This is a legislative programme that builds on this Government’s record over the past almost 11 years—11 years that have seen record investment and improvement in the national health service, 600,000 fewer children in poverty and 6 million more people in work. [ Interruption. ] Thank you very much. All these are facts, so I look forward to cheering from both sides. Over those 11 years, crime is down by a third, police numbers are up by 12 per cent., and there has been a 300 per cent. increase in the money invested in services for victims and witnesses. Some 1.5 million cases were brought to justice just last year, and the chance of being a victim of crime is lower than at any time in the past 26 years. In those 11 years, we have greatly modernised and strengthened our constitutional arrangements—and, through that, our democracy—by strengthening Select Committees, through freedom of information, data protection and human rights legislation, through devolution in Scotland, Wales and Northern Ireland, and through the removal of the vast majority of hereditary peers from the House of Lords.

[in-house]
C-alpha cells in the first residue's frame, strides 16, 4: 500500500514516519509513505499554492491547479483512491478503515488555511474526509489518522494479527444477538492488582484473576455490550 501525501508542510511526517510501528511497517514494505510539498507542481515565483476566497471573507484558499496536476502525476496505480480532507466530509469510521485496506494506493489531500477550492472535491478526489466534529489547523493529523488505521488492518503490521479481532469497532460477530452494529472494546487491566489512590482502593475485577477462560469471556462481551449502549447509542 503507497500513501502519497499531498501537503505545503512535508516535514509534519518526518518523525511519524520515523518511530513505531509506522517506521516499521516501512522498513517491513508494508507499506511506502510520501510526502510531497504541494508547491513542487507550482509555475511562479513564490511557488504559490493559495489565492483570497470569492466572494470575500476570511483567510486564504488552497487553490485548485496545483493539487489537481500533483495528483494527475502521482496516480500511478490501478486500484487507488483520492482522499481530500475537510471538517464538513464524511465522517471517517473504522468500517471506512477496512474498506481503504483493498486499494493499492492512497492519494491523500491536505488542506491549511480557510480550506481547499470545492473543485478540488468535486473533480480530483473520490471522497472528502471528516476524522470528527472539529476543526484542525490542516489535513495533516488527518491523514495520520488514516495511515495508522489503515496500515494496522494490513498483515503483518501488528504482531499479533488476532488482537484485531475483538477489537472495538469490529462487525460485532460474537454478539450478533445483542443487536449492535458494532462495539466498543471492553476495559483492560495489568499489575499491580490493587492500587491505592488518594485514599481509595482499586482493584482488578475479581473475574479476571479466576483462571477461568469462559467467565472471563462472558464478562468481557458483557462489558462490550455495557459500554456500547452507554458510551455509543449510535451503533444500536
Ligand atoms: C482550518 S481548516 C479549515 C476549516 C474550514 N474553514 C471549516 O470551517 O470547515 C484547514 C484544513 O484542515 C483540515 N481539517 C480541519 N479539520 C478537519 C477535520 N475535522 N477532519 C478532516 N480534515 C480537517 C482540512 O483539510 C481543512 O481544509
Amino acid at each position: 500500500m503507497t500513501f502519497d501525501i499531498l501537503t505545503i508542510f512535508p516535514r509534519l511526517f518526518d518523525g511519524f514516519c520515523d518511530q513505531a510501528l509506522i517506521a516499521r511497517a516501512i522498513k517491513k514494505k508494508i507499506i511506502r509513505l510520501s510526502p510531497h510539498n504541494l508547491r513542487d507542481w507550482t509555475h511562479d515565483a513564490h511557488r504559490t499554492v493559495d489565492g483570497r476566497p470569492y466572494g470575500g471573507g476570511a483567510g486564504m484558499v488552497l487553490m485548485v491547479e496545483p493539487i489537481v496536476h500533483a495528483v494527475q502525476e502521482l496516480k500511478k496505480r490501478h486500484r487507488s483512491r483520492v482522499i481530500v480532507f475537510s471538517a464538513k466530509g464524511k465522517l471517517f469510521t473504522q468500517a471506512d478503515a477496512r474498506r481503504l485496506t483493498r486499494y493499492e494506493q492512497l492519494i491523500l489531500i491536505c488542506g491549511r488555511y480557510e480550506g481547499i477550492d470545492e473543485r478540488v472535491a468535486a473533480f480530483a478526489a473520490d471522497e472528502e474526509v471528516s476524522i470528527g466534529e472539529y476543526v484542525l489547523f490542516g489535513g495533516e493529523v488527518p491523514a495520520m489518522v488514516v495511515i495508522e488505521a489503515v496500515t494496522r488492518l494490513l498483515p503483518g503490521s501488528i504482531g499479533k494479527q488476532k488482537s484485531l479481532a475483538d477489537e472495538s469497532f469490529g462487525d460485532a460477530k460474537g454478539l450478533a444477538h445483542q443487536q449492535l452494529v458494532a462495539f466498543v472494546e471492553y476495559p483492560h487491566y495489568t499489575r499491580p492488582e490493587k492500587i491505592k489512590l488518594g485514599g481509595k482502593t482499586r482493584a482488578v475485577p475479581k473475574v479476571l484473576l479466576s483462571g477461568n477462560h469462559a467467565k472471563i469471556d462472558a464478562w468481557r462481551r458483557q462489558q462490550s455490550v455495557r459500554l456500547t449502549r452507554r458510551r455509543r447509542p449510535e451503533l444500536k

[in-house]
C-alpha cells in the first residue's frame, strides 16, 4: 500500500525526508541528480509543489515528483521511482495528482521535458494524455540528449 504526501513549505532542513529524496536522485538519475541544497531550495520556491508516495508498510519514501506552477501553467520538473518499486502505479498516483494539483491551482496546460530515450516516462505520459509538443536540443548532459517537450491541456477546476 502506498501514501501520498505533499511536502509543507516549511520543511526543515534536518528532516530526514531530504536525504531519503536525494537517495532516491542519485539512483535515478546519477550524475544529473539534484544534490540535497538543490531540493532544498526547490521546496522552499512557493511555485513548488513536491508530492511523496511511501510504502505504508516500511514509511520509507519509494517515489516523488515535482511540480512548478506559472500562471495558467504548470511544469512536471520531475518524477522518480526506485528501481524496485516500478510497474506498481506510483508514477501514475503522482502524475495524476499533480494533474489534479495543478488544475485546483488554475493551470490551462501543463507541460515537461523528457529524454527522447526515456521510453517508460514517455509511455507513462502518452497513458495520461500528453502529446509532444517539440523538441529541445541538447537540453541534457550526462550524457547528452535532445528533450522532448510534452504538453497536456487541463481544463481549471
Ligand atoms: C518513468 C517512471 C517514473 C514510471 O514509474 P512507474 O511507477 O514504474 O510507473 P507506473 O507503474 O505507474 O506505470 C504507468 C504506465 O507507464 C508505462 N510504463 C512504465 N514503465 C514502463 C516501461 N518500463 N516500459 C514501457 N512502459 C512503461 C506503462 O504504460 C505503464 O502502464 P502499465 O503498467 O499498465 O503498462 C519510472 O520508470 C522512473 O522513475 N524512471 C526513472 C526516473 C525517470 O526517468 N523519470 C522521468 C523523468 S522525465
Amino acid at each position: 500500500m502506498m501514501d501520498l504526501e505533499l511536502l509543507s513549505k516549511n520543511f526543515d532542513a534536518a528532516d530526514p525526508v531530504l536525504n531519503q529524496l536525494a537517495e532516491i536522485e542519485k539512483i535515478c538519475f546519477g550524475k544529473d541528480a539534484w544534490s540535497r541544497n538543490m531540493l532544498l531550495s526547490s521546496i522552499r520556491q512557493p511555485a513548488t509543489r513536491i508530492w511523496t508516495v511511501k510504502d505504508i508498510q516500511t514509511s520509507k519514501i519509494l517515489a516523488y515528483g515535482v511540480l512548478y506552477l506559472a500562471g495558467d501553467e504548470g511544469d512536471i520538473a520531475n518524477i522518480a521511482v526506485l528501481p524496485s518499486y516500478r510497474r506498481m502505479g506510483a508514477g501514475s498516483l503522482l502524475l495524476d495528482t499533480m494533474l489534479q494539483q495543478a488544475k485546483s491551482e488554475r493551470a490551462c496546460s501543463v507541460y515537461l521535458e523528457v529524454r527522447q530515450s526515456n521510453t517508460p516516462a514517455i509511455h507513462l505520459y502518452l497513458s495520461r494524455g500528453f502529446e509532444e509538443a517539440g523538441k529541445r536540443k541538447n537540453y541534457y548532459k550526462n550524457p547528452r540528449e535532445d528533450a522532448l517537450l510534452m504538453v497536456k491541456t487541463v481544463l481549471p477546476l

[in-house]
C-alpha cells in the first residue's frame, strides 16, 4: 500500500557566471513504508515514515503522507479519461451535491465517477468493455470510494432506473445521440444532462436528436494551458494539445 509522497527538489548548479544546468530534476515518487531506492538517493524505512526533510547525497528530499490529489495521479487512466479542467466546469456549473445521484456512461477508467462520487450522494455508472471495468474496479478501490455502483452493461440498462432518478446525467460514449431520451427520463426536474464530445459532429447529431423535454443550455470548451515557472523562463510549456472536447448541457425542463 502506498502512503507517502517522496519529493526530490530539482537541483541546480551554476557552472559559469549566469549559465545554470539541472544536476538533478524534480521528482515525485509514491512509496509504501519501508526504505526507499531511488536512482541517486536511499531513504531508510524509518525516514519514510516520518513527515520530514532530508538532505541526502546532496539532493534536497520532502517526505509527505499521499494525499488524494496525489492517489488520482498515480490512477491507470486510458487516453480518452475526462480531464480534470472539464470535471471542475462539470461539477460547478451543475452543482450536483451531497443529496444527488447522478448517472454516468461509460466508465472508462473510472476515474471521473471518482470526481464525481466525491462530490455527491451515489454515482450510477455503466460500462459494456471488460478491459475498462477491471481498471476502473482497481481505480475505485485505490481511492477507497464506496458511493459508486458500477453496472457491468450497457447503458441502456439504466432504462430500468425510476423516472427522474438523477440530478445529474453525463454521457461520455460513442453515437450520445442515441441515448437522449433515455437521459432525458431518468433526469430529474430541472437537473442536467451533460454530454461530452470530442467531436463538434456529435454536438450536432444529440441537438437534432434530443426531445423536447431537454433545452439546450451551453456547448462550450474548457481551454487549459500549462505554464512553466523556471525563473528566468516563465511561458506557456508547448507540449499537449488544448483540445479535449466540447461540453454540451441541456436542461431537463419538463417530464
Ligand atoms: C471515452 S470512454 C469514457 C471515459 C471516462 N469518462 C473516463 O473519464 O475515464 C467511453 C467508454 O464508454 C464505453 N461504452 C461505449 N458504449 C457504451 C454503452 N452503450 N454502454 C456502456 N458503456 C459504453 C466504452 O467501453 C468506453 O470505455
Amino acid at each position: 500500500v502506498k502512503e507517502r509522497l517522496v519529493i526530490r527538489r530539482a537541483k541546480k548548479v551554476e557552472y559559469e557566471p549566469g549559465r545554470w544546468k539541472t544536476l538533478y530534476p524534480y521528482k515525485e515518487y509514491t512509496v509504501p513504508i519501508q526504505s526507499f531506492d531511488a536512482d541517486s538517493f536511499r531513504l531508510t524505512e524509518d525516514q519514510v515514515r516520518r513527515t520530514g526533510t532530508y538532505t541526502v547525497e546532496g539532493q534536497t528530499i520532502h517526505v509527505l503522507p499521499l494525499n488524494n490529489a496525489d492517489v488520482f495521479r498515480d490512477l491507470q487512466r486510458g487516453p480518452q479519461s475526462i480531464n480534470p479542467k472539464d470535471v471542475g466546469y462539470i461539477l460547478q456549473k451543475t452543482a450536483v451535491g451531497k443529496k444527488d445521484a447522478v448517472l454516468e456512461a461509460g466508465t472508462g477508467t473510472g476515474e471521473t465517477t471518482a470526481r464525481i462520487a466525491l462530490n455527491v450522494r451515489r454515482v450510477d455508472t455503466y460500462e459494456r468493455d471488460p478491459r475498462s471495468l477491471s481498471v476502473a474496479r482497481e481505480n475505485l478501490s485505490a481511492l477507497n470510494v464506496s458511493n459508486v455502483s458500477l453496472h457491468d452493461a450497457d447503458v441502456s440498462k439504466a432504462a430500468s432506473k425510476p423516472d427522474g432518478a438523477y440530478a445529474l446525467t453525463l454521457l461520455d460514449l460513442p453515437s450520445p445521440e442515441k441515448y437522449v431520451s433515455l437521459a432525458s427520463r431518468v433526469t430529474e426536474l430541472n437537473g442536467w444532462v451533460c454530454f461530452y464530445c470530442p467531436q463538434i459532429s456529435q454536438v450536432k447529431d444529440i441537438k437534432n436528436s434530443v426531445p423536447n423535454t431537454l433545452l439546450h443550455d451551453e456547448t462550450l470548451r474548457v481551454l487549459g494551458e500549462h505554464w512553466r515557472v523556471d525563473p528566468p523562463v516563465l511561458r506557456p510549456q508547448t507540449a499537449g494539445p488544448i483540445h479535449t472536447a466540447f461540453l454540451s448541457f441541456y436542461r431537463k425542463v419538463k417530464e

Mr. John Redwood (Wokingham) (Con): As the right hon. Gentleman wishes to increase the length of time for which people are detained without trial or charge, is he going to let a lot of proven criminals out of prison in order to make the places available, given that over the past 10 years he clearly has not made those places available?

7 Nov 2007 : Column 144

Mr. Straw: If the right hon. Gentleman does not mind my saying so, that is not up to his usual standard. [Hon. Members: “It is.”] He might want to divide the House on that question. If he will contain himself, I will come to the issue of prisons and give way to him then.